The Sixth Gun is really unpleasantly creepy this issue. I’m not talking about the undead Old West guys, they’re creepy and all, but undead Old West guys aren’t new.
I’m talking about the villain, Mrs. Hume (her husband being the undead bad guys’ leader). She’s really cruel to the girl (whose name isn’t repeated this issue and I didn’t note it the first so she’s just the girl for now) and it’s a disquieting scene.
Luckily, the protagonist, Drake, shows up and rescues her….
I found that move interesting, since the first issue sets Drake up as less than a hero. Again, there are some pacing issues (the present action of the issue is mostly continuous), but Bunn does some really nice work here.
As usual, Hurtt’s just fantastic. It’s amazing how much detail he fits into the pages, since he’s got a lot of panels per page.
Writer, Cullen Bunn; artist, colorist and letterer, Brian Hurtt; editor, James Lucas Jones; publisher, Oni Press.
I’d heard the colors are amazing in The Sixth Gun and whoever does them deserves as much credit as Hurtt. Turns out Hurtt does the colors.
It’s an interesting setup. Bunn fills the first three-quarters of the issue with information, whether about the titular artifact (it seems to be a pistol giving its user flawless aim and some kind of telepathy) or just dialogue. He takes his time, using full scenes to introduce the guy and the girl protagonists… assuming they’re the eventual protagonists.
But then he rushes through the finish. It’s a big elaborate action sequence with a bunch of monks using artillery against the undead. It looks great thanks to Hurtt but Bunn is padding it out. There’s no reason for the storytelling to slow down so much, not after the previous, rather full action sequences.
It’s a good first issue, but needed a little more story.
Writer, Cullen Bunn; artist, colorist and letterer, Brian Hurtt; editors, Jill Beaton,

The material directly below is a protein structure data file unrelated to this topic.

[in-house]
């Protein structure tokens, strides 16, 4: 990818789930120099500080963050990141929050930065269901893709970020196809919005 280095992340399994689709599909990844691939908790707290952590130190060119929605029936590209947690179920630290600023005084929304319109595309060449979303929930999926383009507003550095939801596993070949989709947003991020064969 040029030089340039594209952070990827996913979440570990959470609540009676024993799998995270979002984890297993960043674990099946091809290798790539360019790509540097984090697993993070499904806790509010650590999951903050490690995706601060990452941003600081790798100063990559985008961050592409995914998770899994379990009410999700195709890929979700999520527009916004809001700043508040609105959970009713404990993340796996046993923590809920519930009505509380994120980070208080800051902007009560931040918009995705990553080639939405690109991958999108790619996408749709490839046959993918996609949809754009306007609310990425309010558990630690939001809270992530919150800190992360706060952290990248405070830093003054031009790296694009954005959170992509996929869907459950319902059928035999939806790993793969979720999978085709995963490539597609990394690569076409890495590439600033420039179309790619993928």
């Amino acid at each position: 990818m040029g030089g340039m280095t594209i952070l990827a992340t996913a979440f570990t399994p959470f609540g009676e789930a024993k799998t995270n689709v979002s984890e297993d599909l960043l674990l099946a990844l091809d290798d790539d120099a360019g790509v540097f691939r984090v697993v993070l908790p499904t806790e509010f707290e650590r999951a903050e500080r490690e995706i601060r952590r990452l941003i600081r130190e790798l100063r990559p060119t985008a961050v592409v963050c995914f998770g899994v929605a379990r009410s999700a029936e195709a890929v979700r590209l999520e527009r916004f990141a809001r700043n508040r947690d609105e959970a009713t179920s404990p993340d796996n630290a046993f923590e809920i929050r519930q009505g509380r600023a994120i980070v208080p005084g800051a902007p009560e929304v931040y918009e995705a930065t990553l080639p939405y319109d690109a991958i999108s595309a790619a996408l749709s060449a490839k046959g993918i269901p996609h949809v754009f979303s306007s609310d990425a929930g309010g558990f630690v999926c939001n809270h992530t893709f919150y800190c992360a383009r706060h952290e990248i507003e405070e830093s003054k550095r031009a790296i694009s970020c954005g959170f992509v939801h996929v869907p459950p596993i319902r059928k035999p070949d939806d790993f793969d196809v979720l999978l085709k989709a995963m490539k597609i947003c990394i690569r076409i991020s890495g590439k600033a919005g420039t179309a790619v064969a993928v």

Charlie Chu and James Lucas Jones; publisher, Oni Press.
Lot of Ditko homage on the last pages, even with the filmic–especially for the eighties–pacing of Peter suiting up in the red and blue.
It’s sort of a weak finish to a great issue. Most of the issue–except some ill-advised attention on Hobgoblin (providing the action)–is Mary Jane telling Peter all about her life.
DeFalco does an amazing job with the Mary Jane stuff. It’s this heart-wrenching confession–as Mary Jane assesses herself and her past actions–mixed with Peter’s internal reaction. It might be one of the most touching comics I’ve read about a major property, just because it’s so delicate. It doesn’t even with Peter and Mary Jane heading off to the altar–far from it. DeFalco seems to be aware if he went that route, it’d flush the story’s value.
Frenz does an excellent job (albeit within his abilities) here too.
All My Pasts Remembered!; writer, Tom DeFalco; penciller, Ron Frenz; inker, Joe Rubinstein; colorist, Bob Sharen; letterer, Joe Rosen; editors, Bob DeNataleh and Danny Fingeroth; publisher, Marvel Comics.
Well, I’ve finally found something Bill Mantlo can write–little old ladies.
This issue is mostly about Aunt May and her mysterious behavior. Turns out her pre-Ben Parker boyfriend is back and sending her love letters and causing these very distracting walks down memory lane. Of course, New York’s in different shape than it used to be, so Peter and Nathan are freaking out. Spidey follows her, things get resolved.
It’s funny how well Mantlo writes May’s stuff, given how he overwrites the rest of the issue (and inexplicably retells Spider-Man’s origin). He doesn’t take any time to make Nathan sympathetic–he seems like a nasty old man–and Peter’s barely present.
The art’s fine, with some nice detail on the thirties New York panels.
Oddly, there’s the implication May never truly loved Ben Parker.
The Black Cat backup is moronic and infantile, though Randall’s art is decent.
Memory Lane!; writer, Bill Mantlo; pencillers, Kerry Gammill and Sal Buscema; inker, Carlos Garzon. Cat and Mouse; writer, Bob DeNatale; artist, Ron Randall. Colorist, George Roussos; letterer, Janice Chiang; editor, Danny Fingeroth; publisher, Marvel Comics.
Oh, those young toughs, how dare they break up a date between Peter Parker and… Jack Monroe (Nomad). Seriously, they’re on a date. They meet in an alley, beat up some threatening toughs, then head to see Rio Bravo together. All while Nomad is supposed to be delivering art to Steve Rogers.
Unfortunately, it’s a star crossed romance, with Taskmasker showing up to train a bunch of gangs to fight superheroes. So Spidey and Nomad have to break it up.
The writing is occasionally weak, but it’s some of the better stuff I’ve read from Burkett. While it’s a complete waste of time, it’s not terrible. Even LaRocque is stronger than usual–it’s mostly action this issue, so no heavy lifting.
There’s some funny forced continuity to the other Spider-Man books here. Peter’s taking a break from the alien costume trying to kill him for his date with Nomad.
Hero Worship!; writer, Cary Burkett; penciller, Greg LaRocque; inker, Mike Esposito; colorist, George Roussos; letterer, Diana Albers; editors, Bob DeNataleh and Danny Fingeroth; publisher, Marvel Comics.